The Netherlands must scale up its climate investments before it is too late, the Dutch central bank (DNB) warned in a recent report. Impact Investor asked a large public investor in Europe’s biggest seaport for a reaction.
- Dutch central bank report: The Netherlands at risk of not achieving Paris climate goals unless it scales up investments.
- InnovationQuarter director Rinke Zonneveld: “Divide energy transition up into small parts.”
- InnovationQuarter and the City of Rotterdam launching €100mn Energy Transition Fund Rotterdam this week.
In order to stick to the main goal of the 2015 Paris climate agreement, which sets a limit for global warming to well below 2 degrees Celsius compared to pre-industrial levels, large-scale investment is needed in energy transition.
“So far, however, such investment has been insufficient across the globe,” DNB said in a report “In the Netherlands, too, current efforts will fail to reach the climate targets set.”
While most of the investments in energy transition “will need to be made by private parties, such as businesses and households, it is up to governments to create favourable conditions,” DNB said.
Right now, Dutch climate investment is held back because “manufacturing and energy services are facing a ‘chicken and egg’ problem of infrastructure investment,” with each party sitting on the fence to see if the other one takes the first step, DNB said.
In order to break the impasse, governments need to “do more to promote innovative investment and its financing, through subsidies, co-financing and guarantees,” DNB concluded.
A successful energy transition will after all often depend on technological innovations, which are less competitive in their early stages than fossil alternatives.
DNB’s call for a clearer lead from the government to connect all parties is “a justifiable one”, Rinke Zonneveld, director of InnovationQuarter, the regional economic development agency for the greater Rotterdam-The Hague area, told Impact Investor.
“The acceleration of the energy transition, especially in regard to large-scale, innovative companies and projects is complex,” said Zonneveld.
“Divide the huge beast of energy transition up into small parts. In other words, simplify it. As Johan Cruyff (Dutch football player, ed.) once said: ‘A bag of money alone doesn’t score goals.’”
For example the cost of making homes less dependable on fossil fuels “is totally different” from the cost of building an entirely new sustainable heating infrastructure system. “But it all falls under ‘energy transition,’” Zonneveld said.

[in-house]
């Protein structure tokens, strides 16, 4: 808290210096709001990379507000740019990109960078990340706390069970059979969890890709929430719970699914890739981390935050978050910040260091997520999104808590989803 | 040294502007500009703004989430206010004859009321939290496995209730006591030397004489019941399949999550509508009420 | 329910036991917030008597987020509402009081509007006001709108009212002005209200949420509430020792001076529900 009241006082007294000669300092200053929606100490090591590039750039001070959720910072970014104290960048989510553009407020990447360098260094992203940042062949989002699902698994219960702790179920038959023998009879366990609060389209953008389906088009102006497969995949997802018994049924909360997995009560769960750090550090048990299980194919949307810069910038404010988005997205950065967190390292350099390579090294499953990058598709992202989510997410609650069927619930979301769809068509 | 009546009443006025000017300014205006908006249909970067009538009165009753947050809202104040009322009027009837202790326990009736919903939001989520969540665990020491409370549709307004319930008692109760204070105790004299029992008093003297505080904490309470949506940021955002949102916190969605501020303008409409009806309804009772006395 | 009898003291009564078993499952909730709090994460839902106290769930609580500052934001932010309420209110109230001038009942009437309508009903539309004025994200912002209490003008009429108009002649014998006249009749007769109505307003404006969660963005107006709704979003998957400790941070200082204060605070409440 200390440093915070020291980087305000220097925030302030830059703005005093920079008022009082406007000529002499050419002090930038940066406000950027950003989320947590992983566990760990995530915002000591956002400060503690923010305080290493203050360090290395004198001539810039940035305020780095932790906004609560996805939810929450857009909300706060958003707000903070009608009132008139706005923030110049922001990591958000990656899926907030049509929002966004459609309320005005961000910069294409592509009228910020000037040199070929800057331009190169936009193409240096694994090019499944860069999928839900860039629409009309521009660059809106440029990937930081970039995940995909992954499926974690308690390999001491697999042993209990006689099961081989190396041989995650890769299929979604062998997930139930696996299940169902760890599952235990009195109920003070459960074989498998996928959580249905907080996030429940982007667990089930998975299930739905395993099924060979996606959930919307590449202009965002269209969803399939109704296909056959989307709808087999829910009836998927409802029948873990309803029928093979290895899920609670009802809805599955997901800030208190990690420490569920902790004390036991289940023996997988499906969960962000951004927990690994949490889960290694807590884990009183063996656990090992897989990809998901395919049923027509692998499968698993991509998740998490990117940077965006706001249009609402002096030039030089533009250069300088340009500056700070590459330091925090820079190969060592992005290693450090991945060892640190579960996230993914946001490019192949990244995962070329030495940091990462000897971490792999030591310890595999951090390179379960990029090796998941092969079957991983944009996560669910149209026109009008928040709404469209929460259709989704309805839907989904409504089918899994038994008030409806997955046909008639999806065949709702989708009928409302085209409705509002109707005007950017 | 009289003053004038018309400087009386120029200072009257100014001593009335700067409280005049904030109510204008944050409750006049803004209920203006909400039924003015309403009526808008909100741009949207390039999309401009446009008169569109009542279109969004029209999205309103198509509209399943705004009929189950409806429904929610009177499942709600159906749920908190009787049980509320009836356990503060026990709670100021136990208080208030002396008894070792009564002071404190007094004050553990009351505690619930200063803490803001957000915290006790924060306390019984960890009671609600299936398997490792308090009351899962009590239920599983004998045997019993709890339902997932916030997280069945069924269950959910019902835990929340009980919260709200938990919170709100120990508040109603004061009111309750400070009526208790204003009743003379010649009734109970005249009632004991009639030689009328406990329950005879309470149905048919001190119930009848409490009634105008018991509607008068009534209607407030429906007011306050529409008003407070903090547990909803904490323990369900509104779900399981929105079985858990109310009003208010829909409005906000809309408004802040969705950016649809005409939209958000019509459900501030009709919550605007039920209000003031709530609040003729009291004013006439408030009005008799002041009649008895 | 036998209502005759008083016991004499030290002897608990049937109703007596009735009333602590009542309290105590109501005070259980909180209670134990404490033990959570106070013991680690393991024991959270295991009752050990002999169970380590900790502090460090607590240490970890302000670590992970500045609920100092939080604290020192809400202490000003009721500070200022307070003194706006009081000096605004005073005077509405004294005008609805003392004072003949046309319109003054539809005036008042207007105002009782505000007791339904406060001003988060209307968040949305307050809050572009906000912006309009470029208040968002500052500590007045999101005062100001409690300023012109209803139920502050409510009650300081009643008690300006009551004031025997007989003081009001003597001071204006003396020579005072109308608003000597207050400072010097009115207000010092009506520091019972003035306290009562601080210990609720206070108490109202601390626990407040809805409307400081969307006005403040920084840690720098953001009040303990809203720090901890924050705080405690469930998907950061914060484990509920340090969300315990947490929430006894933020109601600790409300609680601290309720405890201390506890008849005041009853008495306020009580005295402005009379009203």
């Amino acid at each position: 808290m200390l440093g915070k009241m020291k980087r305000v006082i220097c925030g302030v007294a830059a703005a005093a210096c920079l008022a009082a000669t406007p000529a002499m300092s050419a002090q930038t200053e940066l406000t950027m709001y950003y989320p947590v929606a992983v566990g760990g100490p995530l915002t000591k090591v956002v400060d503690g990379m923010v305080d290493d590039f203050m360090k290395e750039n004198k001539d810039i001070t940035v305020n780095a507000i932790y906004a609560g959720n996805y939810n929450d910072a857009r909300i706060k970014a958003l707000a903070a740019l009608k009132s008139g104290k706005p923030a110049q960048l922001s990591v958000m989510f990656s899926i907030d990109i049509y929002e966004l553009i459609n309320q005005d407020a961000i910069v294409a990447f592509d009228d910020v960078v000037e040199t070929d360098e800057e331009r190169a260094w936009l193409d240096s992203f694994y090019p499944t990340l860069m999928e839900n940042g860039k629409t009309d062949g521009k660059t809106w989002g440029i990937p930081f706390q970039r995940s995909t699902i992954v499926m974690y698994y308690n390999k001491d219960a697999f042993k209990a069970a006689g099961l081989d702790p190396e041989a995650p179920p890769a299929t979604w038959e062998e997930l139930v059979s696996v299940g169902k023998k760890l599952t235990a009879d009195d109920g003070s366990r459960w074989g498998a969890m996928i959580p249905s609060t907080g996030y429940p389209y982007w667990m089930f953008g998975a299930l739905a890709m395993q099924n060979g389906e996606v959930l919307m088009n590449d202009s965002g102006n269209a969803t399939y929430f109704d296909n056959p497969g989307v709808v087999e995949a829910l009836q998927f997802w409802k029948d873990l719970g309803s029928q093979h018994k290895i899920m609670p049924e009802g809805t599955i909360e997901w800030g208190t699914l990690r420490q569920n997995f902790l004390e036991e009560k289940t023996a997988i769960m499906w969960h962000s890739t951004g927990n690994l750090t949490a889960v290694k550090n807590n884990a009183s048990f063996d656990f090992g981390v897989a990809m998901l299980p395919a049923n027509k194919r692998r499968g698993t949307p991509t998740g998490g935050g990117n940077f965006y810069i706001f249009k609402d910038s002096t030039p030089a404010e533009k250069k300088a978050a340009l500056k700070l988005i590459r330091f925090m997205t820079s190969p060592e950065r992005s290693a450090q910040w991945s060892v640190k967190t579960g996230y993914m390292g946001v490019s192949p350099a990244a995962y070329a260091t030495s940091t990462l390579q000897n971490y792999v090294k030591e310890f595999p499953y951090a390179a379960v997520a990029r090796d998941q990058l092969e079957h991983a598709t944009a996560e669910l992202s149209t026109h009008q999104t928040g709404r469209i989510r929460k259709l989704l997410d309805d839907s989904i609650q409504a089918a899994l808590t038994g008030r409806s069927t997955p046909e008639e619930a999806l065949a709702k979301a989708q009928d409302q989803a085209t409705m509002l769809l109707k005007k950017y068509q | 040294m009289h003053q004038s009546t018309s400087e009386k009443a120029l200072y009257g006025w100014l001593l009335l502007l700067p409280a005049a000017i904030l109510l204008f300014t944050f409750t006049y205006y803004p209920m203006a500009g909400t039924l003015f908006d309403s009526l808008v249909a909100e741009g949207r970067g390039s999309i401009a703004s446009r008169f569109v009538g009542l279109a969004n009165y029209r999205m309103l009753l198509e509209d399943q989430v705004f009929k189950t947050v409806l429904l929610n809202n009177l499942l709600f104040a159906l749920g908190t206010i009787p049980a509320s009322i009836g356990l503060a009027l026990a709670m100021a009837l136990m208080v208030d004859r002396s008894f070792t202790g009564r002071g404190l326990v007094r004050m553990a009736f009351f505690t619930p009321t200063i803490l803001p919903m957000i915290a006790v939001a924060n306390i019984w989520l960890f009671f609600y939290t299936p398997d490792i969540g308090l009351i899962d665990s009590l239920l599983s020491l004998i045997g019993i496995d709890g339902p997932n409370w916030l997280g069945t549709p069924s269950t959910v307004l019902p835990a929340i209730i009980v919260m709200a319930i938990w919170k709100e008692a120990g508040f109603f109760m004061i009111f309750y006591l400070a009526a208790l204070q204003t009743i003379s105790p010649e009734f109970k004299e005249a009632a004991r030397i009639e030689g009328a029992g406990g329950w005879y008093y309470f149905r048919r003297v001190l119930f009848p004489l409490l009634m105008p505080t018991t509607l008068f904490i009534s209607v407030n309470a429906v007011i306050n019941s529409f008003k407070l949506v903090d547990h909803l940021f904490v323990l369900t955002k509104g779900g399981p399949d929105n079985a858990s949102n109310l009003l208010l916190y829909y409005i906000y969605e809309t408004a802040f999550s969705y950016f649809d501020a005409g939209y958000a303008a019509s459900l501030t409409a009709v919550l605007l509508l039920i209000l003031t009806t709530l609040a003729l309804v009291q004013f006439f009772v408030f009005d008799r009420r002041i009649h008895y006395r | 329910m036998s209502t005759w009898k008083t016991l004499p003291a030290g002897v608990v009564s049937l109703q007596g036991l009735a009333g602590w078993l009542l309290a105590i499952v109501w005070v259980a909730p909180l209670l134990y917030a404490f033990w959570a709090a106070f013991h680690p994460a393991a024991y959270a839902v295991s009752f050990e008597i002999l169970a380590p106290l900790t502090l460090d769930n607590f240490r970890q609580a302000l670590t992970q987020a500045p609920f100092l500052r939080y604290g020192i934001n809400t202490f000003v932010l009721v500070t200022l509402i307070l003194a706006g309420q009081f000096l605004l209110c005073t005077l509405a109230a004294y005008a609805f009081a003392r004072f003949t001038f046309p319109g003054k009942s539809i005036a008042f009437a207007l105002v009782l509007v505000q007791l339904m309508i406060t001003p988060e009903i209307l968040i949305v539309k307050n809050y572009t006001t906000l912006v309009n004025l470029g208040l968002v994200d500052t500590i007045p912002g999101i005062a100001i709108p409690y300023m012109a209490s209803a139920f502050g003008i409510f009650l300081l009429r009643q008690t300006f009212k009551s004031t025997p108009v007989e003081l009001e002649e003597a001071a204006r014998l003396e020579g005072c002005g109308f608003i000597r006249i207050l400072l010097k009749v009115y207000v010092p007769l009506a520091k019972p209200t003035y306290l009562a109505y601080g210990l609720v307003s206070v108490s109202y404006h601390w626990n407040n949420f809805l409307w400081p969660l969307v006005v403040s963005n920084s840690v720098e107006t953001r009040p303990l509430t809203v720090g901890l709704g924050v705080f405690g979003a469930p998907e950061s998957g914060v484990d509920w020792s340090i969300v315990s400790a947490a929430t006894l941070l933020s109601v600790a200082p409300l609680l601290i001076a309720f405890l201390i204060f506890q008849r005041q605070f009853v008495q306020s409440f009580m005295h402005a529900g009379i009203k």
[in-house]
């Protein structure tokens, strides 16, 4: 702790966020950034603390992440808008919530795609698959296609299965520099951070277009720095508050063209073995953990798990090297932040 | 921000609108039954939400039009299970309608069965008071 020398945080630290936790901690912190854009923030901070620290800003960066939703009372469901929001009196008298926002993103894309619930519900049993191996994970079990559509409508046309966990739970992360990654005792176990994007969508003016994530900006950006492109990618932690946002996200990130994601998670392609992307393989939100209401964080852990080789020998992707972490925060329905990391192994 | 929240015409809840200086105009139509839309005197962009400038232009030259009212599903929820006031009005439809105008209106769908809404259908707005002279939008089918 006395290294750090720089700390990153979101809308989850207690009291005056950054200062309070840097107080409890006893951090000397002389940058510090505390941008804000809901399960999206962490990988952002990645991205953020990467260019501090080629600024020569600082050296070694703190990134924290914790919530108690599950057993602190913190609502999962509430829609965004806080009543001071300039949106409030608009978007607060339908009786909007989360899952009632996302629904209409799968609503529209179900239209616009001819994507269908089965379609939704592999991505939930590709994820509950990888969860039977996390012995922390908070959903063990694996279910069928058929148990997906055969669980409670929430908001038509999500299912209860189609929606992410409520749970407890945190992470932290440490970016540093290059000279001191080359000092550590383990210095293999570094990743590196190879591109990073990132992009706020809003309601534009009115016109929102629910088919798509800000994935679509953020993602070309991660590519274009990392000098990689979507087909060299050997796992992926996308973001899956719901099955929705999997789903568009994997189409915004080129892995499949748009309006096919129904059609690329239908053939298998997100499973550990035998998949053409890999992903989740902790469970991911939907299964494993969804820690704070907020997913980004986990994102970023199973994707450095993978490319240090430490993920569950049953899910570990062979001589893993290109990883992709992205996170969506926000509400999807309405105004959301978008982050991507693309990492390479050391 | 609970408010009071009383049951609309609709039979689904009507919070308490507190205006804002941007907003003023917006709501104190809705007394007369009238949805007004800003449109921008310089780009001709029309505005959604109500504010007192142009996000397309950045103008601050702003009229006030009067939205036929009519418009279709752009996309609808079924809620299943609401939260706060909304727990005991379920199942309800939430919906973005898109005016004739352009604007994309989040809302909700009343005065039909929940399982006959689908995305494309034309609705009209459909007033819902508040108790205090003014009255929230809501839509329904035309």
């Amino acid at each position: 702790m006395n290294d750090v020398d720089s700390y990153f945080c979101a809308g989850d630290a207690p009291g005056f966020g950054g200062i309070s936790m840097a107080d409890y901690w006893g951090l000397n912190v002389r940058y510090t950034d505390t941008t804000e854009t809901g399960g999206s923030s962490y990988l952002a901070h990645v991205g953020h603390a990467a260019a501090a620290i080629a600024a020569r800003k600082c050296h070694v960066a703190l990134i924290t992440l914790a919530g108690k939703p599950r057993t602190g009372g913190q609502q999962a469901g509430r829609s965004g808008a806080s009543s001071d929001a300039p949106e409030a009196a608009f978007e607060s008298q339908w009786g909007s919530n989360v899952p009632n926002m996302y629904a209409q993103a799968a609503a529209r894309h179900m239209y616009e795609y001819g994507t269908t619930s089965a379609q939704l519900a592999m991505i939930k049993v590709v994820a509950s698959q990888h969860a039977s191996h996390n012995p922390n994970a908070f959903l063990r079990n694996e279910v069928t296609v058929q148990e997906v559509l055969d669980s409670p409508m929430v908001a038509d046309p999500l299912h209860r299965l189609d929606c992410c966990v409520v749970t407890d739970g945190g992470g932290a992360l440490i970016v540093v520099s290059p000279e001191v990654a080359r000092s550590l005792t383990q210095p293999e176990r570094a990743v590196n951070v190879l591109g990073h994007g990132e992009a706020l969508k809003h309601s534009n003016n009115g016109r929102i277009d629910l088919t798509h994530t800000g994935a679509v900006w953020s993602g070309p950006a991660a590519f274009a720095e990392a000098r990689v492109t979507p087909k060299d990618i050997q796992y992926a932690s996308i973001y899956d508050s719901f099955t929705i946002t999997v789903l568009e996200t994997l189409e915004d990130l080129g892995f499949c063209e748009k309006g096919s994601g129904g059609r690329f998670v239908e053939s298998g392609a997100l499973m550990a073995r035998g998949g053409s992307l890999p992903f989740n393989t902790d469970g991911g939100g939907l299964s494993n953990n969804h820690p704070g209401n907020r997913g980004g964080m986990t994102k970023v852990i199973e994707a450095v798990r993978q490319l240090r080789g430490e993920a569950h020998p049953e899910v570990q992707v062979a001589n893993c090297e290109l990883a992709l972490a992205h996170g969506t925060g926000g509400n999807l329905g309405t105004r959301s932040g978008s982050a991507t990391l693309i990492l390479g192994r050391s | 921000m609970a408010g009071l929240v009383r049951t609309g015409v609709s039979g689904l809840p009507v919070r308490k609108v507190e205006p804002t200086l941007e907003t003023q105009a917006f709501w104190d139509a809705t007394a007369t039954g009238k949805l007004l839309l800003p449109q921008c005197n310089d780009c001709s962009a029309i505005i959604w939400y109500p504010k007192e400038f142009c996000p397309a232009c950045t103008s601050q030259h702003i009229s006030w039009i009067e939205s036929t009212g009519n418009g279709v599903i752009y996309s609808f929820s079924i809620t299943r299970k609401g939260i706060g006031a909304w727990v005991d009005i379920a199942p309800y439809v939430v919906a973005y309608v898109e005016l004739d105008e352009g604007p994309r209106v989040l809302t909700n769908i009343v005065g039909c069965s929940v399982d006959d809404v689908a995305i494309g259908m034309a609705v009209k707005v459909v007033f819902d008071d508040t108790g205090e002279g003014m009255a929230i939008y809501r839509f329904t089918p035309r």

Energy Transition Fund Rotterdam
One June 3 InnovationQuarter and the City of Rotterdam will jointly launch the Energy Transition Fund Rotterdam [ETF].
InnovationQuarter will act as the fund manager for the €100mn fund, which will finance innovative capital-intensive companies and large sustainable projects that can contribute to energy transition and circular economy in Rotterdam.
The Dutch port city, Europe’s biggest sea port, generates one-fifth of all CO2 emissions in the Netherlands. It aims to be climate neutral by 2050.
Investments in the new energy transition fund “often involve factories that have to be scaled up later, in plastic recycling for example,” said Zonneveld. “But because they are ‘first of a kind’ factories there is often a high technological risk involved, and therefore little interest from private investors to invest in them.”
This makes the role of a publicly funded investment company like InnovationQuarter even more important, according to Zonneveld.
“Often, when developing such a factory, money has to be put in at a very early stage, so you are constantly busy with blended finance. You are constantly asking yourself: what is the best mix? Maybe put in a bit of subsidy money, followed by more equity. And how do you then attract outside capital?”
The energy transition can also offer countries an opportunity to make money.
“Just look at Denmark, which is now a leader in wind energy because they were at the forefront of investing in that sector,” said Zonneveld.
“In other words: they turned the current climate issue into an opportunity, and that’s something the Netherlands can learn from.”